7056THANKS: Aargh, chemistry!
- Jul 2, 2001Morning List,
Thanks for all your helpful comments and suggestions.
It turns out - as I expected - that the author was referring to the
mass of a particular gas produced by burning a known amount of
material (for example, mg of HCN per g of polyurethane foam). This is
commonly referred to in combustion science as the yield. I agree that
it is not a yield in the normal chemistry context, i.e. the amount of
a substance actually produced in a chemical reaction relative to the
amount predicted theoretically from the reaction stoichiometry. But
it's a similar concept.
The author tells me that he wished to stress the fact that it was a
mass of gas, and not the volume concentration in air. However, I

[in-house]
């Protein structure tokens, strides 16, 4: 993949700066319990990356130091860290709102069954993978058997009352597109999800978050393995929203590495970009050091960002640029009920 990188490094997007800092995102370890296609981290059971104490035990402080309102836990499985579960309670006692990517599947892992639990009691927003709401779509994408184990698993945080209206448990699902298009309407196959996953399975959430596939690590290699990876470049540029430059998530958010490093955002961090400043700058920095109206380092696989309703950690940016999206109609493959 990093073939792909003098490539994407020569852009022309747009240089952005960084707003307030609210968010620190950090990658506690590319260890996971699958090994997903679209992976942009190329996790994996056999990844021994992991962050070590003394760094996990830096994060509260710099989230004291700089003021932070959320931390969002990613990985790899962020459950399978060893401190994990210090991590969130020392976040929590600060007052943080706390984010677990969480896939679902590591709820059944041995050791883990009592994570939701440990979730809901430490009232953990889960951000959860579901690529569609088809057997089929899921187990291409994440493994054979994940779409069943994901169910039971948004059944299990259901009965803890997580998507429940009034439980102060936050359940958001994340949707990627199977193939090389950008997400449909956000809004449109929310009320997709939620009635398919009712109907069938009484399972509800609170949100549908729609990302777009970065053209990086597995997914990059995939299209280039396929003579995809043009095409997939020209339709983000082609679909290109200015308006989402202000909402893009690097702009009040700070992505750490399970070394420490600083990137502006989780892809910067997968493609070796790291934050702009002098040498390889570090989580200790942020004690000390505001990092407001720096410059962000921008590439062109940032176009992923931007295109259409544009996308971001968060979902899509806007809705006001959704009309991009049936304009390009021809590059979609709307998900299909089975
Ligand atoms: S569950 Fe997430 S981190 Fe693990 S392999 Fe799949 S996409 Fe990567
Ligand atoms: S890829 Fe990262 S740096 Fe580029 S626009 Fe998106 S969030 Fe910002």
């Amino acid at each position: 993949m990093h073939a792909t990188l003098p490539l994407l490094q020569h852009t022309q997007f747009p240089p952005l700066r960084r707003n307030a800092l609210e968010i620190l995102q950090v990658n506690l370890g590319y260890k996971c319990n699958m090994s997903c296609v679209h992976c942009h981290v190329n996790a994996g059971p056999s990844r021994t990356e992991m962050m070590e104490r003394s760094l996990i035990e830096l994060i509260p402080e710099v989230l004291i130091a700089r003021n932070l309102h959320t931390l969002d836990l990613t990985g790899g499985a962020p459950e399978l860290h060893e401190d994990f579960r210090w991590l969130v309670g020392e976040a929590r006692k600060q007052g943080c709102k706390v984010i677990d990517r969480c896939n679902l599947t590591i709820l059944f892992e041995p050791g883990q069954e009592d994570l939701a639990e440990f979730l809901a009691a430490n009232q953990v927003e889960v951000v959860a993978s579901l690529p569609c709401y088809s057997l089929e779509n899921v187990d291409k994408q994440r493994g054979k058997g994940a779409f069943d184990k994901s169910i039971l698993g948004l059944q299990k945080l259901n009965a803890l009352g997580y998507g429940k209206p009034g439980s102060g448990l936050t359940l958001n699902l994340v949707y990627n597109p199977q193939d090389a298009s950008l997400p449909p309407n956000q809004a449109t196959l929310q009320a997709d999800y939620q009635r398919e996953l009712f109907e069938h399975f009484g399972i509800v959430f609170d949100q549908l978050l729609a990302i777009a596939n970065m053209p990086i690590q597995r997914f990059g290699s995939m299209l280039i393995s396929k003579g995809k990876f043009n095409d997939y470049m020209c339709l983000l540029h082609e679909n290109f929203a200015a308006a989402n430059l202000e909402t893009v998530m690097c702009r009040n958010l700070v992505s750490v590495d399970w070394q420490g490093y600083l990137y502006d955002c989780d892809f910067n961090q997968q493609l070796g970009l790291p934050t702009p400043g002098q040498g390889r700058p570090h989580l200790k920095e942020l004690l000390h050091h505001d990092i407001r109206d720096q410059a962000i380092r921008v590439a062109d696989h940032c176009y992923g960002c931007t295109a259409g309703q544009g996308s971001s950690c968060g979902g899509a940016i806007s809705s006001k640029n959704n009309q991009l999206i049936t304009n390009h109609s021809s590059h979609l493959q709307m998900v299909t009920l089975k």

wonder whether "vytezek" has a narrower scientific meaning in Czech
than "yield" does in English. BTW I agree that "amount" is more
appropriate than "quantity" in this context.
To answer the mass-vs-weight query, I was always taught that,
strictly speaking, mass is measured in grammes whereas weight (being
a force) is measured in Newtons. A man on the moon, for example,
weighs much less than on earth, but his mass is the same regardless
of location (relativistic considerations aside).
On the other hand, strictly speaking one should say "ethanol", not
"ethyl alcohol", but who cares? Not many chemists do their
experiments extraterrestrially, and one often sees "weight" used in
scientific papers as a synonym for mass, especially outside physics.
Enough, enough. I'm an economist now.
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